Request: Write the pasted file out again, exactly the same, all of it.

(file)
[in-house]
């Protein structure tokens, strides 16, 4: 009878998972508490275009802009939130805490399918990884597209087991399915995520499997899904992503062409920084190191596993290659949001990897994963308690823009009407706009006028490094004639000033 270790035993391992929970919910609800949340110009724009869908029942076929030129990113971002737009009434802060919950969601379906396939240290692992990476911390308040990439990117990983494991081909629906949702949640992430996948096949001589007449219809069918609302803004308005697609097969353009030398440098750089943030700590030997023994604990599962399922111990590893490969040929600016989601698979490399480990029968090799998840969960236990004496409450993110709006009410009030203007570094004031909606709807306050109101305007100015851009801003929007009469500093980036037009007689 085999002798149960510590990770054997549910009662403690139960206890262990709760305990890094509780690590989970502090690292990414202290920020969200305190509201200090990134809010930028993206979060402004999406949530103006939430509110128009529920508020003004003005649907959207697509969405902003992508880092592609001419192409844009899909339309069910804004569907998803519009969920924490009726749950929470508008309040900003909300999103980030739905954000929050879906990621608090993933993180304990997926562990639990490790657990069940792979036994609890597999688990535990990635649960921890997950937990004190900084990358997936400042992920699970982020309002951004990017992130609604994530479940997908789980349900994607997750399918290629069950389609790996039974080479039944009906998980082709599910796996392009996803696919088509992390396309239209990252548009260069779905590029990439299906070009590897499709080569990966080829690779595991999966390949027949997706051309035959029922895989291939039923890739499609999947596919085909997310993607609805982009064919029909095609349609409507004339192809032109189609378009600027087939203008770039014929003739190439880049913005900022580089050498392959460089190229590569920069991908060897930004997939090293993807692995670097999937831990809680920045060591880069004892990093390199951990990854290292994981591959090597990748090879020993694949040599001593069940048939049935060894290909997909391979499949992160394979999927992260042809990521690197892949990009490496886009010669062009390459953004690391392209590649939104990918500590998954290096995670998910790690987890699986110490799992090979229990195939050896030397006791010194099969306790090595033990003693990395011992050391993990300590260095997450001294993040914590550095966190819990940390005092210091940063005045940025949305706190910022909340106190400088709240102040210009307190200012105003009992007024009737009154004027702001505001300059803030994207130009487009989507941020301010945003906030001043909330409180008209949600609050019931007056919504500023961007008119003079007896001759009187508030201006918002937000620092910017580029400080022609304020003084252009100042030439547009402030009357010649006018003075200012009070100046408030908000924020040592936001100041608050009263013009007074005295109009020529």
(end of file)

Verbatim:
[in-house]
């Protein structure tokens, strides 16, 4: 009878998972508490275009802009939130805490399918990884597209087991399915995520499997899904992503062409920084190191596993290659949001990897994963308690823009009407706009006028490094004639000033 270790035993391992929970919910609800949340110009724009869908029942076929030129990113971002737009009434802060919950969601379906396939240290692992990476911390308040990439990117990983494991081909629906949702949640992430996948096949001589007449219809069918609302803004308005697609097969353009030398440098750089943030700590030997023994604990599962399922111990590893490969040929600016989601698979490399480990029968090799998840969960236990004496409450993110709006009410009030203007570094004031909606709807306050109101305007100015851009801003929007009469500093980036037009007689 085999002798149960510590990770054997549910009662403690139960206890262990709760305990890094509780690590989970502090690292990414202290920020969200305190509201200090990134809010930028993206979060402004999406949530103006939430509110128009529920508020003004003005649907959207697509969405902003992508880092592609001419192409844009899909339309069910804004569907998803519009969920924490009726749950929470508008309040900003909300999103980030739905954000929050879906990621608090993933993180304990997926562990639990490790657990069940792979036994609890597999688990535990990635649960921890997950937990004190900084990358997936400042992920699970982020309002951004990017992130609604994530479940997908789980349900994607997750399918290629069950389609790996039974080479039944009906998980082709599910796996392009996803696919088509992390396309239209990252548009260069779905590029990439299906070009590897499709080569990966080829690779595991999966390949027949997706051309035959029922895989291939039923890739499609999947596919085909997310993607609805982009064919029909095609349609409507004339192809032109189609378009600027087939203008770039014929003739190439880049913005900022580089050498392959460089190229590569920069991908060897930004997939090293993807692995670097999937831990809680920045060591880069004892990093390199951990990854290292994981591959090597990748090879020993694949040599001593069940048939049935060894290909997909391979499949992160394979999927992260042809990521690197892949990009490496886009010669062009390459953004690391392209590649939104990918500590998954290096995670998910790690987890699986110490799992090979229990195939050896030397006791010194099969306790090595033990003693990395011992050391993990300590260095997450001294993040914590550095966190819990940390005092210091940063005045940025949305706190910022909340106190400088709240102040210009307190200012105003009992007024009737009154004027702001505001300059803030994207130009487009989507941020301010945003906030001043909330409180008209949600609050019931007056919504500023961007008119003079007896001759009187508030201006918002937000620092910017580029400080022609304020003084252009100042030439547009402030009357010649006018003075200012009070100046408030908000924020040592936001100041608050009263013009007074005295109009020529």